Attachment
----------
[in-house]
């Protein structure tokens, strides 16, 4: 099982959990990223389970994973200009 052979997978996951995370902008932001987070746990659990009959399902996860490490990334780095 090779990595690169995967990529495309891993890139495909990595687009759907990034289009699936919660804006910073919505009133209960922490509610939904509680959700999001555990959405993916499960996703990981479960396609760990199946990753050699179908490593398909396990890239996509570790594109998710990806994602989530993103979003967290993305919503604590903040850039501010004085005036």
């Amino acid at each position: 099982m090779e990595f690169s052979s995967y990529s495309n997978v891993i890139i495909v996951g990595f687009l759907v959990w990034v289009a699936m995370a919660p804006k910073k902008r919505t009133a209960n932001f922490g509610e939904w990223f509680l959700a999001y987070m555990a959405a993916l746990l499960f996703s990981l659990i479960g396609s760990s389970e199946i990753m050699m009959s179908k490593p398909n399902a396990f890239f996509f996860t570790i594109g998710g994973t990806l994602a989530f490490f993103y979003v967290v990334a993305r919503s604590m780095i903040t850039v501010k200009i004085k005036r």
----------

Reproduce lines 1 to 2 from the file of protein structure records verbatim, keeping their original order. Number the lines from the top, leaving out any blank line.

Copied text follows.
[in-house]
């Protein structure tokens, strides 16, 4: 099982959990990223389970994973200009 052979997978996951995370902008932001987070746990659990009959399902996860490490990334780095 090779990595690169995967990529495309891993890139495909990595687009759907990034289009699936919660804006910073919505009133209960922490509610939904509680959700999001555990959405993916499960996703990981479960396609760990199946990753050699179908490593398909396990890239996509570790594109998710990806994602989530993103979003967290993305919503604590903040850039501010004085005036």